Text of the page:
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What I thought of Indian Matchmaking

By Sandeep Goyal
August 20, 2020 13:12 IST
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'On the face of it, it is a WYSIWYG -- What You See Is What You Get -- reality series, but actually it is a show that perpetuates societal biases, stokes typecasts and stays sadly superficial,' notes ad guru Sandeep Goyal.

IMAGE: A scene from Indian Matchmaking, streaming on Netflix. All photographs: Kind courtesy Indian Matchmaking/Netflix.com
 

Since its release, Indian Matchmaking has raced to the top of the charts for Netflix in India.

And it has hit No 10 in the US.

The show has also become a massive social media phenomenon.

Hundreds of memes and jokes have been shared on multiple sites: Some say they are loving it, most insist they are hating it; but they are all cringe-watching the eight-part docu-series featuring matchmaker Sima Taparia ("from Mumbai") as she goes about trying to find suitable matches for offspring of wealthy clients in India and the US.

The in-your-face misogyny, the unabashed casteism, the blatant colourism, the stereotypical sexism have all caused much outrage and derision, but also hopefully inspired some hard introspection.

Episodes titled Slim, Trim and Educated, Just Find Me Someone, It's High Time and Adjustment and Compromise, provide ready context to the show content.

Is it a cut-to-fit documentary about upper-crust Indians, both desi and Diaspora that panders to Western audiences who are supposedly sniggering at our prejudices and predilections for what we call an 'arranged marriage'?

Or is it a realistic portrayal of how match-makers play Cupid for 'tall, slim, fair and flexible' girls and highly entitled, indecisive, pompous boys whose 'mamas' are more difficult to satisfy than their pampered sons?

When Danny Boyle made Slumdog Millionaire in 2008, it became an overnight success across the globe.

The film was nominated for 10 Academy Awards in 2009 and won a record eight (the most for any 2008 film).

It won seven BAFTA Awards, five Critics Choice Awards and four Golden Globes too.

However, in India, the film faced severe criticism for being a white man's 'imagined' India; with Indians fuming that it fuelled Western stereotypes about our country and poverty, especially the disdainful and distasteful depiction of our slums.

So there was no pride, just petulance and prejudice, about a film on India ... all shame, no fame.

IMAGE: Ambitious Nadia who is looking for a match.

Interestingly, another Netflix show,Never Have I Ever, a 'maladroit' coming-of-age comedy drama about an Indian American teenager that released this May, has also drawn massive flak for its tone-deaf stereotypical depiction of the South Asian community.

The show triggered a huge debate about the need for a balance between being 'Indian' and living the American life, and whether someone can be 'too Indian' or 'not Indian enough' as portrayed in many first-generation American shows.

The same debate kind of extends to Indian Matchmaking, especially in the character of Nadia who is Guyanese, but still craves her Indian identity in an all-American life where she says, 'I fill my time so I don't realise how single I am...' and one is not too sure whether that is self-pity, or just a matter-of-fact status check.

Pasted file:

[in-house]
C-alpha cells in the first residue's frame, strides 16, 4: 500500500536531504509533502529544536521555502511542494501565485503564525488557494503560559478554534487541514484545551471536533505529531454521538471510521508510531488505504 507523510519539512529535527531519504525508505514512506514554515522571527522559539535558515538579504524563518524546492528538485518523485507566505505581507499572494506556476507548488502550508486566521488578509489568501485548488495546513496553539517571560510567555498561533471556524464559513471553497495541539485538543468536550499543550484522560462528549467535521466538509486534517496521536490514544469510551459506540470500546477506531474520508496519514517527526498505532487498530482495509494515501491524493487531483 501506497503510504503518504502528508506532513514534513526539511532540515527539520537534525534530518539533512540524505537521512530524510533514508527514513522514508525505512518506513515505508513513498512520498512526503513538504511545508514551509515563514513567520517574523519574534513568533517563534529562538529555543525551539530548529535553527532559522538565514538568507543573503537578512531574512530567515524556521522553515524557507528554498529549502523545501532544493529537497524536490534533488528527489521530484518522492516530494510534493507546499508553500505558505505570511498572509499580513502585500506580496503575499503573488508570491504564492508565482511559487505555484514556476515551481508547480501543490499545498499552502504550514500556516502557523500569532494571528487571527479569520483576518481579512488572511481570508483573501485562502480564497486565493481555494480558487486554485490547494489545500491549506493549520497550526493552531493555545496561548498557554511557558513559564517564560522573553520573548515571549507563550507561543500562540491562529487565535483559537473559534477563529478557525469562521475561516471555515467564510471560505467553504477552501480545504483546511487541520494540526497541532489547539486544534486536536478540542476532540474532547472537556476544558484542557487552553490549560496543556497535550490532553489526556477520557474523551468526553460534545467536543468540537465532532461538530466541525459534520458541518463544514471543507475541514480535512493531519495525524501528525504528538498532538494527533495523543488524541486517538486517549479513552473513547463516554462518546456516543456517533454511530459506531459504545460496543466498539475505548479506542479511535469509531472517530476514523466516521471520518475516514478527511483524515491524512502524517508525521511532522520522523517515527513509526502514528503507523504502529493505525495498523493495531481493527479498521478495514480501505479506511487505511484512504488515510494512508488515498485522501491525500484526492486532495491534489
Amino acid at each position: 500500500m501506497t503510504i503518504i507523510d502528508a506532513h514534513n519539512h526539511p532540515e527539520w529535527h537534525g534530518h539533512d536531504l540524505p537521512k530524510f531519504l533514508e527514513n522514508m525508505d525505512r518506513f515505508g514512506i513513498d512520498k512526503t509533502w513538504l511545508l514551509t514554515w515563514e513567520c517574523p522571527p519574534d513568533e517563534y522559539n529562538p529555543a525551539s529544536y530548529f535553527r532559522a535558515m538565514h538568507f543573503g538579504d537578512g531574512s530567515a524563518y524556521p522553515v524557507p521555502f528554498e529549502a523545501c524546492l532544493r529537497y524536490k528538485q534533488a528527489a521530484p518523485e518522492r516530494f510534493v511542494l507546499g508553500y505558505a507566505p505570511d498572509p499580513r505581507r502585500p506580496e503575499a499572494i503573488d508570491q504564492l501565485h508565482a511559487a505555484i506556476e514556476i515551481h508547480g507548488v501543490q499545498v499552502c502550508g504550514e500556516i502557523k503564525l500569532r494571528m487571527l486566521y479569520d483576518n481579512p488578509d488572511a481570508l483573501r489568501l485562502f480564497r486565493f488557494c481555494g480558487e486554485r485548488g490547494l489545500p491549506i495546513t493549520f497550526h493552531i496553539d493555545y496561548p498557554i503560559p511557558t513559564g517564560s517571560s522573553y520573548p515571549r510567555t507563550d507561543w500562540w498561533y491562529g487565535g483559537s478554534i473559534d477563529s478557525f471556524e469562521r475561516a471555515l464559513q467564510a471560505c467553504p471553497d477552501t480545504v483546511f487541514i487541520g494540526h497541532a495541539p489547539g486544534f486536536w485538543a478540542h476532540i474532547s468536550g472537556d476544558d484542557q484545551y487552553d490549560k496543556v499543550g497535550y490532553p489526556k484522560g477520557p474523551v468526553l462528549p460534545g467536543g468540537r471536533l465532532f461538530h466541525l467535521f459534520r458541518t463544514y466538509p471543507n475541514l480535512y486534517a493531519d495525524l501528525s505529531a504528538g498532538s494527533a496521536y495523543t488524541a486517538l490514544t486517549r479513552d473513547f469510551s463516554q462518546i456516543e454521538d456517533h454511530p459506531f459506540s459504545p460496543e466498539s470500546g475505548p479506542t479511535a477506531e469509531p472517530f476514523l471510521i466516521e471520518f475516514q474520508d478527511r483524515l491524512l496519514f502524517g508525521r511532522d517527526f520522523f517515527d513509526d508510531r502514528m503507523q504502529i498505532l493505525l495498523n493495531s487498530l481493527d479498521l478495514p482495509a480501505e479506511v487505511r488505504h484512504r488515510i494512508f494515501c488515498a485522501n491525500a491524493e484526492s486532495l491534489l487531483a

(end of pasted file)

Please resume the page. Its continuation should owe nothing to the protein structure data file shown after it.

It is actually the Diaspora characters in Indian Matchmaking that I found more intriguing, more vulnerable.

None of them was really a non-resident Indian or an overseas citizen of India -- the usual epitome of Indian-ness, embodying at once capitalist and consumerist modernity and patriarchal, Northern and Hindu traditionalism; they were first or second generation Americans of Indian origin.

Independent, feisty, successful, self-confident and articulate.

Their body language, even their accents were by-and-large American-ish.

But the roots, the anchoring of values (whatever they are supposed to mean), the thought process was very 'Indian'. That freaked me out.

Why try and be 'Indian' when everything else about you is anything but that. Except your brown skin.

IMAGE: Sima Taparia aka 'Sima Aunty', the match maker from Mumbai.

'Adjustment'/ and 'flexibility' versus 'stubborn'-ness is another parallel theme that permeates the entire show.

Especially when Sima Aunty counsels the many girls on how an 'arranged marriage' works, while concurrently pampering entitled boys -- pandering them with 100-150 proposals which they reject because they "are not ready" for marriage.

Abominable, yes. Obnoxious, yes. Unreal? Untrue? No.

IMAGE: A scene from Indian Matchmaking.

So, why is Indian Matchmaking pivotal, and not seminal?

Pivotal, because for once the Diaspora characters have not been put on a pedestal.

Or for that matter been caricaturised.

They've not been air-brushed.

Their anxieties, their inadequacies, their fears are depicted without any layering. They are as bare.

Which is what makes them endearing. And real.

So if this series can set precedents for future depiction of the dDiaspora not as Indians from America, but as Americans whose parents once came from India, it will be a pivotal re-orientation.

Now to seminal.

Seminal is when 'the proposition is itself a reversal or revision of earlier authority' and 'the precedent might not be repeated later'.

Indian Matchmaking cannot take the high ground on that, for sure.

On the face of it, it is a WYSIWYG -- What You See Is What You Get -- reality series, but actually it is a show that perpetuates societal biases, stokes typecasts and stays sadly superficial.

Giving the goras fodder to sneer and jeer at the Indian Tinder.

Feature Presentation: Ashish Narsale/Rediff.com

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